The four panelists participating in the last session held at the March 19 to 20 International Society of Transport Aircraft Traders (ISTAT) conference in Scottsdale, Ariz., reacted to what CIT Group Transportation Finance president and panel moderator Jeffrey Knittel called the “mega order syndrome” with mixed but carefully considered opinions, while most attendees appeared concerned about an overreaction by Boeing and Airbus.
In a poll taken at the end of an appraisers’ panel held earlier in the day on March 20, three-quarters of the audience thought narrowbody rates from 2013 to 2015 would prove too high. Only 9 percent of the attendees rated narrowbody rates too low, and 17 percent “just right.”
“There’s still a number of egos running airlines around the world,” quipped ILFC chief executive Henri Courpron, “but for a number of reasons it doesn’t make sense to place small orders. As you start a business, you need to give visibility to the investors, you need to give visibility to the community around you and the people committed to your growth. So that comes with a fleet plan.
“This said, there seems to be a little bit of exuberance in airplane orders,” added Courpron. “But this will sort itself out…Boeing and Airbus are doing their jobs.”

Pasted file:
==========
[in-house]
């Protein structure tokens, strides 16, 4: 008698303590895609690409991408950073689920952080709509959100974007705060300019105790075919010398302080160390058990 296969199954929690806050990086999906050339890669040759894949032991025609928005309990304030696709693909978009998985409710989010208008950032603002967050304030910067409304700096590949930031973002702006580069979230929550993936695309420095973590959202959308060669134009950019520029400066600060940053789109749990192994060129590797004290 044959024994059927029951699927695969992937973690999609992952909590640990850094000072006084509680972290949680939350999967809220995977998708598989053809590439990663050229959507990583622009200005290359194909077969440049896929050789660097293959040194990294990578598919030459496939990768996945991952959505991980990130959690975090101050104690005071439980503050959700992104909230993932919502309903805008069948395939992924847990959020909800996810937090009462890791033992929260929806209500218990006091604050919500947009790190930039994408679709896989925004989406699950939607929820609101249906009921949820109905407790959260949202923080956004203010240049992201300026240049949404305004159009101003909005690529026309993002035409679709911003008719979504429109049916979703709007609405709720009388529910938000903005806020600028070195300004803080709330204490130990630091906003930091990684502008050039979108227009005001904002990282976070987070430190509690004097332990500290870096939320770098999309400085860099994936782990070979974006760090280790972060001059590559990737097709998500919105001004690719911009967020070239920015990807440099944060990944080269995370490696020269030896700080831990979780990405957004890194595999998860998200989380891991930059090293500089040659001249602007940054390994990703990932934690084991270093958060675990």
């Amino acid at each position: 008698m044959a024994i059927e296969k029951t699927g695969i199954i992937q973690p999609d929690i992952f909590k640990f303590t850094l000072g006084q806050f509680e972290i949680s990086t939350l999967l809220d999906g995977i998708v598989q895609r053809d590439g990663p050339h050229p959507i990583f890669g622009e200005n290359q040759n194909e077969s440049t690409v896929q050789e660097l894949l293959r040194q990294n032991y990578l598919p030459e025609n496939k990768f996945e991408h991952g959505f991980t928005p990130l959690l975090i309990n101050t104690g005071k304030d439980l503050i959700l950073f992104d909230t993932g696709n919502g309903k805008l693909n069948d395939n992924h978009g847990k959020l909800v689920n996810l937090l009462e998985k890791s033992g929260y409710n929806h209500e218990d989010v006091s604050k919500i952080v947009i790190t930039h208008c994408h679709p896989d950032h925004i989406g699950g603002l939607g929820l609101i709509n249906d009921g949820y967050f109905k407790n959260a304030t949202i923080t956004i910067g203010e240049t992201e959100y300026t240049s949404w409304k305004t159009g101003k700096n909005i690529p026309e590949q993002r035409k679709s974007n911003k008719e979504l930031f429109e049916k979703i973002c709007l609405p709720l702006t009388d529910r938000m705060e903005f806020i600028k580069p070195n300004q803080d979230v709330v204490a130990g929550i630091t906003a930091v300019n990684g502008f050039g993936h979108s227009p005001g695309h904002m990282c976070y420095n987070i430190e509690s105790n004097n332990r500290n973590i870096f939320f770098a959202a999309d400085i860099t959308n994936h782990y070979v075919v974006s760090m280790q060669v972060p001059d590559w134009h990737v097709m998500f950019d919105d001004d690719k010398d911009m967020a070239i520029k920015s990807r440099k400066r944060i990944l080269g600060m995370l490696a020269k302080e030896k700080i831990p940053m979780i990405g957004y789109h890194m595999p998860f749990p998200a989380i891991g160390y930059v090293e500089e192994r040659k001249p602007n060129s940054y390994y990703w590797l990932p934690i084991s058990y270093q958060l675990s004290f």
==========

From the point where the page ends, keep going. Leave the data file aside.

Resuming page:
Air Lease Corp. chairman and CEO Steven Udvar-Hazy similarly refused to offer a blanket judgment.
“You have to look at each individual circumstance,” said Udvar-Hazy, who noted that the recent large Delta order for Boeing 737-900ERs will replace 28- to 30-year-old 757s.
Udvar-Hazy called the recent Norwegian Airlines order for 737MAXs and A320neos a mission to “be both offensive and defensive,” and follow a strategy designed to react to a possible implosion at SAS. Finally, said Udvar-Hazy, Lion Air and Air Asia both plan a pan-Asian expansion beyond their predominant markets of Indonesia and Malaysia. “So each of these mega-orders has its own flavors of ice cream,” said Udvar-Hazy.
GECAS boss Norman Liu also reminded the panel that the customers have spread the orders over eight to 10 years. “The ones I get a little bit nervous on are the ones in which they start talking about leasing-company ventures or when everybody has got the same idea but it’s in the same region,” Liu cautioned.
Finally, AWAS CEO Raymond Sisson reached the most absolute conclusion. “I think manufacturers are trending production rates too high temporarily,” he said. “I believe you will see that contract in time, as the delivery world matches the order world more closely. As lessors, I have a great deal of trouble making sense of speculative orders. When you talk about Neo and MAX availability between 2017 and 2018, that’s a long time to be taking a risk on escalation.”